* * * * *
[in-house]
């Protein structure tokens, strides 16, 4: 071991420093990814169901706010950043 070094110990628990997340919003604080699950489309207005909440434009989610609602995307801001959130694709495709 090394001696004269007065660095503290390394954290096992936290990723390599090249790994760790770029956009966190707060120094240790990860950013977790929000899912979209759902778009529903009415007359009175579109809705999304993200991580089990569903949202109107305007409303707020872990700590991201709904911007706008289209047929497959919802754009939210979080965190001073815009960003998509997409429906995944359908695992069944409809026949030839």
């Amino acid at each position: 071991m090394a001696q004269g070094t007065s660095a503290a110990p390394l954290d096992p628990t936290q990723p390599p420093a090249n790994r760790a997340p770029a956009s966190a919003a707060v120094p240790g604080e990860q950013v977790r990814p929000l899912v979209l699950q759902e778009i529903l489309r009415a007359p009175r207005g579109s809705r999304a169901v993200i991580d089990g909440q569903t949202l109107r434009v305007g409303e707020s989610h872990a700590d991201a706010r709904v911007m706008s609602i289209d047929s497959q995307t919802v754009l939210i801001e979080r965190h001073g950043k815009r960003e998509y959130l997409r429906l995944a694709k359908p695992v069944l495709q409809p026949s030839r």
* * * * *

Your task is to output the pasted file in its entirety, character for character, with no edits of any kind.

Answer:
[in-house]
């Protein structure tokens, strides 16, 4: 071991420093990814169901706010950043 070094110990628990997340919003604080699950489309207005909440434009989610609602995307801001959130694709495709 090394001696004269007065660095503290390394954290096992936290990723390599090249790994760790770029956009966190707060120094240790990860950013977790929000899912979209759902778009529903009415007359009175579109809705999304993200991580089990569903949202109107305007409303707020872990700590991201709904911007706008289209047929497959919802754009939210979080965190001073815009960003998509997409429906995944359908695992069944409809026949030839």
């Amino acid at each position: 071991m090394a001696q004269g070094t007065s660095a503290a110990p390394l954290d096992p628990t936290q990723p390599p420093a090249n790994r760790a997340p770029a956009s966190a919003a707060v120094p240790g604080e990860q950013v977790r990814p929000l899912v979209l699950q759902e778009i529903l489309r009415a007359p009175r207005g579109s809705r999304a169901v993200i991580d089990g909440q569903t949202l109107r434009v305007g409303e707020s989610h872990a700590d991201a706010r709904v911007m706008s609602i289209d047929s497959q995307t919802v754009l939210i801001e979080r965190h001073g950043k815009r960003e998509y959130l997409r429906l995944a694709k359908p695992v069944l495709q409809p026949s030839r």